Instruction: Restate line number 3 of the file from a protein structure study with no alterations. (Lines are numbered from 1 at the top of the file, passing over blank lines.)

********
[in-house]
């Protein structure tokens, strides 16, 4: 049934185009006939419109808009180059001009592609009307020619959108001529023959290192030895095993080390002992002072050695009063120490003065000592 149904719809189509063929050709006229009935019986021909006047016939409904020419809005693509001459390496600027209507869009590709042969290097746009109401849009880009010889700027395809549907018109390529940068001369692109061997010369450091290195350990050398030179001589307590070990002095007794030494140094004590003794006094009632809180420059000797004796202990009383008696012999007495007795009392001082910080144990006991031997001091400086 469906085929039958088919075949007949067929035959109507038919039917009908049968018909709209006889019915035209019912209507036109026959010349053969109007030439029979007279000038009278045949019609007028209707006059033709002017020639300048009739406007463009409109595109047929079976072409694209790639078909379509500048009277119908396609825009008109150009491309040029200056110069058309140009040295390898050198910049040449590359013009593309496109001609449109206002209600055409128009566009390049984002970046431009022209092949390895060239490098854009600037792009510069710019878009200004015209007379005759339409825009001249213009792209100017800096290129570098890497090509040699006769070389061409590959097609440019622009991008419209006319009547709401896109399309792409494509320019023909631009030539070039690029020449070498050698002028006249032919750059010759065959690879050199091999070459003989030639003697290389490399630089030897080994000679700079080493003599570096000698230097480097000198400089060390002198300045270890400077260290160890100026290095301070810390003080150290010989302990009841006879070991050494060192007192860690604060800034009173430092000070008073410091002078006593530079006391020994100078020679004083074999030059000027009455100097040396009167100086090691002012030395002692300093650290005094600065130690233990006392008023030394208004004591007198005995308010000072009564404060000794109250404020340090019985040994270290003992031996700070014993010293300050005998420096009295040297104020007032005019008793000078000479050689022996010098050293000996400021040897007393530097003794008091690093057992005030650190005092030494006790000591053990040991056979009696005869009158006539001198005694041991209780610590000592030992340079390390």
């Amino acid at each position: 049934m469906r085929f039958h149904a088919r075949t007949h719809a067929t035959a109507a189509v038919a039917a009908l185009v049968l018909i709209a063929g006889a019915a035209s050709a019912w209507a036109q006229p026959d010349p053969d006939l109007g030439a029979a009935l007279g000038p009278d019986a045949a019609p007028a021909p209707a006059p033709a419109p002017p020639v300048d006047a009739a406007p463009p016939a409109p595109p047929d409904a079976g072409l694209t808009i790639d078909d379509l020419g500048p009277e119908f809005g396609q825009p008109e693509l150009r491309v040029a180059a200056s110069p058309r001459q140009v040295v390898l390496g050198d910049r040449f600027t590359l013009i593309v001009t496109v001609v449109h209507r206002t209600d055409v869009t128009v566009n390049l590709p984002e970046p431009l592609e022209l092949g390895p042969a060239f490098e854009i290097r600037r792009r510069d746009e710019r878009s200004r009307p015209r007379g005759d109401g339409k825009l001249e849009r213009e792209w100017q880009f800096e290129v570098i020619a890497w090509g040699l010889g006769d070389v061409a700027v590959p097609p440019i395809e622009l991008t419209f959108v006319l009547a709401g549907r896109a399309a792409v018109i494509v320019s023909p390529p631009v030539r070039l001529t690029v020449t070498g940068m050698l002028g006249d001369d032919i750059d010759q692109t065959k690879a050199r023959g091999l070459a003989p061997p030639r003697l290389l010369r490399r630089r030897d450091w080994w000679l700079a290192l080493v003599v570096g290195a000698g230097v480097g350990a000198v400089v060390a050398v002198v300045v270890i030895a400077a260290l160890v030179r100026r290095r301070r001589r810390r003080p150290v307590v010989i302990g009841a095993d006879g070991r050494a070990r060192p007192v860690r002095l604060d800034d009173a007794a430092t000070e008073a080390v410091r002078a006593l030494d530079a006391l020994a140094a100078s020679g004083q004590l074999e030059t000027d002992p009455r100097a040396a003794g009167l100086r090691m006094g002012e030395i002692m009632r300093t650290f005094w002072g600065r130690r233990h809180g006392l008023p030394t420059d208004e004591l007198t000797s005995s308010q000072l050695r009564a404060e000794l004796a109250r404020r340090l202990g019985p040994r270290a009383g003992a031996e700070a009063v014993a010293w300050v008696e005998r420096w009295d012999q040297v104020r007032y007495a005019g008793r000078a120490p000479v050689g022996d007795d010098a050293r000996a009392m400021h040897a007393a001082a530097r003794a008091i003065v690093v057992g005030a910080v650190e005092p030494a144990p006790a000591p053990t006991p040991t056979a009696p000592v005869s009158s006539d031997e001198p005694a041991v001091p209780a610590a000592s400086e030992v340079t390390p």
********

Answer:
């Amino acid at each position: 049934m469906r085929f039958h149904a088919r075949t007949h719809a067929t035959a109507a189509v038919a039917a009908l185009v049968l018909i709209a063929g006889a019915a035209s050709a019912w209507a036109q006229p026959d010349p053969d006939l109007g030439a029979a009935l007279g000038p009278d019986a045949a019609p007028a021909p209707a006059p033709a419109p002017p020639v300048d006047a009739a406007p463009p016939a409109p595109p047929d409904a079976g072409l694209t808009i790639d078909d379509l020419g500048p009277e119908f809005g396609q825009p008109e693509l150009r491309v040029a180059a200056s110069p058309r001459q140009v040295v390898l390496g050198d910049r040449f600027t590359l013009i593309v001009t496109v001609v449109h209507r206002t209600d055409v869009t128009v566009n390049l590709p984002e970046p431009l592609e022209l092949g390895p042969a060239f490098e854009i290097r600037r792009r510069d746009e710019r878009s200004r009307p015209r007379g005759d109401g339409k825009l001249e849009r213009e792209w100017q880009f800096e290129v570098i020619a890497w090509g040699l010889g006769d070389v061409a700027v590959p097609p440019i395809e622009l991008t419209f959108v006319l009547a709401g549907r896109a399309a792409v018109i494509v320019s023909p390529p631009v030539r070039l001529t690029v020449t070498g940068m050698l002028g006249d001369d032919i750059d010759q692109t065959k690879a050199r023959g091999l070459a003989p061997p030639r003697l290389l010369r490399r630089r030897d450091w080994w000679l700079a290192l080493v003599v570096g290195a000698g230097v480097g350990a000198v400089v060390a050398v002198v300045v270890i030895a400077a260290l160890v030179r100026r290095r301070r001589r810390r003080p150290v307590v010989i302990g009841a095993d006879g070991r050494a070990r060192p007192v860690r002095l604060d800034d009173a007794a430092t000070e008073a080390v410091r002078a006593l030494d530079a006391l020994a140094a100078s020679g004083q004590l074999e030059t000027d002992p009455r100097a040396a003794g009167l100086r090691m006094g002012e030395i002692m009632r300093t650290f005094w002072g600065r130690r233990h809180g006392l008023p030394t420059d208004e004591l007198t000797s005995s308010q000072l050695r009564a404060e000794l004796a109250r404020r340090l202990g019985p040994r270290a009383g003992a031996e700070a009063v014993a010293w300050v008696e005998r420096w009295d012999q040297v104020r007032y007495a005019g008793r000078a120490p000479v050689g022996d007795d010098a050293r000996a009392m400021h040897a007393a001082a530097r003794a008091i003065v690093v057992g005030a910080v650190e005092p030494a144990p006790a000591p053990t006991p040991t056979a009696p000592v005869s009158s006539d031997e001198p005694a041991v001091p209780a610590a000592s400086e030992v340079t390390p």